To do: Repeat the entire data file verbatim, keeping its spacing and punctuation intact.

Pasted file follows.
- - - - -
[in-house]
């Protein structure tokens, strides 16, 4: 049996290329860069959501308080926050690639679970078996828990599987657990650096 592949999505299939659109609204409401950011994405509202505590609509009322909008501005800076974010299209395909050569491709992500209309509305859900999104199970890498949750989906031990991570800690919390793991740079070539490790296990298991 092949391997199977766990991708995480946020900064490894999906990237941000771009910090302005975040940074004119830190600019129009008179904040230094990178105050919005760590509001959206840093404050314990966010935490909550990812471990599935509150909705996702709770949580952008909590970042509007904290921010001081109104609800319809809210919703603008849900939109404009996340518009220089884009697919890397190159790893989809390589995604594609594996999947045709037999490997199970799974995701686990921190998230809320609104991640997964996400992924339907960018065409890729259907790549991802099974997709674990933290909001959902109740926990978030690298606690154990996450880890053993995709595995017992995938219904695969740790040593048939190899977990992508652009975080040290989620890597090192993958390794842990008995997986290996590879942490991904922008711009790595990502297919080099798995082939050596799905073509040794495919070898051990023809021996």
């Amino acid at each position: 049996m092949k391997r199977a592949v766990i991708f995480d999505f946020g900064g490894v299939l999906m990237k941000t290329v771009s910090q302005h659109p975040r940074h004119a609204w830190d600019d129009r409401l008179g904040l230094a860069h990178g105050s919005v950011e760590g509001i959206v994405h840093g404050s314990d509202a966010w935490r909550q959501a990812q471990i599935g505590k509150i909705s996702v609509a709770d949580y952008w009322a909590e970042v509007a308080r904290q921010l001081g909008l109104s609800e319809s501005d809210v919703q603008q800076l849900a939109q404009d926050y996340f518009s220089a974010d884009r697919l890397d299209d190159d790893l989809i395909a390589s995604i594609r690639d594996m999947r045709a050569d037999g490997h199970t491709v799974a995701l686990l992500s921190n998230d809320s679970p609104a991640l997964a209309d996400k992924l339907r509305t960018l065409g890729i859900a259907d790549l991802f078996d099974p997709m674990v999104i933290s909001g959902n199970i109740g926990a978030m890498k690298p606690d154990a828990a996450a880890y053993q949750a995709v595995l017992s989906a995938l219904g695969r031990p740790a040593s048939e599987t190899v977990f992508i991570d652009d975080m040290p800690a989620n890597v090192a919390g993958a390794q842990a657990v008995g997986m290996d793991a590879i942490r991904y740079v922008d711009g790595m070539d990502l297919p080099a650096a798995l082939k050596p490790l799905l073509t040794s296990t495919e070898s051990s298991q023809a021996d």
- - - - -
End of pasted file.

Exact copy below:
[in-house]
């Protein structure tokens, strides 16, 4: 049996290329860069959501308080926050690639679970078996828990599987657990650096 592949999505299939659109609204409401950011994405509202505590609509009322909008501005800076974010299209395909050569491709992500209309509305859900999104199970890498949750989906031990991570800690919390793991740079070539490790296990298991 092949391997199977766990991708995480946020900064490894999906990237941000771009910090302005975040940074004119830190600019129009008179904040230094990178105050919005760590509001959206840093404050314990966010935490909550990812471990599935509150909705996702709770949580952008909590970042509007904290921010001081109104609800319809809210919703603008849900939109404009996340518009220089884009697919890397190159790893989809390589995604594609594996999947045709037999490997199970799974995701686990921190998230809320609104991640997964996400992924339907960018065409890729259907790549991802099974997709674990933290909001959902109740926990978030690298606690154990996450880890053993995709595995017992995938219904695969740790040593048939190899977990992508652009975080040290989620890597090192993958390794842990008995997986290996590879942490991904922008711009790595990502297919080099798995082939050596799905073509040794495919070898051990023809021996």
């Amino acid at each position: 049996m092949k391997r199977a592949v766990i991708f995480d999505f946020g900064g490894v299939l999906m990237k941000t290329v771009s910090q302005h659109p975040r940074h004119a609204w830190d600019d129009r409401l008179g904040l230094a860069h990178g105050s919005v950011e760590g509001i959206v994405h840093g404050s314990d509202a966010w935490r909550q959501a990812q471990i599935g505590k509150i909705s996702v609509a709770d949580y952008w009322a909590e970042v509007a308080r904290q921010l001081g909008l109104s609800e319809s501005d809210v919703q603008q800076l849900a939109q404009d926050y996340f518009s220089a974010d884009r697919l890397d299209d190159d790893l989809i395909a390589s995604i594609r690639d594996m999947r045709a050569d037999g490997h199970t491709v799974a995701l686990l992500s921190n998230d809320s679970p609104a991640l997964a209309d996400k992924l339907r509305t960018l065409g890729i859900a259907d790549l991802f078996d099974p997709m674990v999104i933290s909001g959902n199970i109740g926990a978030m890498k690298p606690d154990a828990a996450a880890y053993q949750a995709v595995l017992s989906a995938l219904g695969r031990p740790a040593s048939e599987t190899v977990f992508i991570d652009d975080m040290p800690a989620n890597v090192a919390g993958a390794q842990a657990v008995g997986m290996d793991a590879i942490r991904y740079v922008d711009g790595m070539d990502l297919p080099a650096a798995l082939k050596p490790l799905l073509t040794s296990t495919e070898s051990s298991q023809a021996d």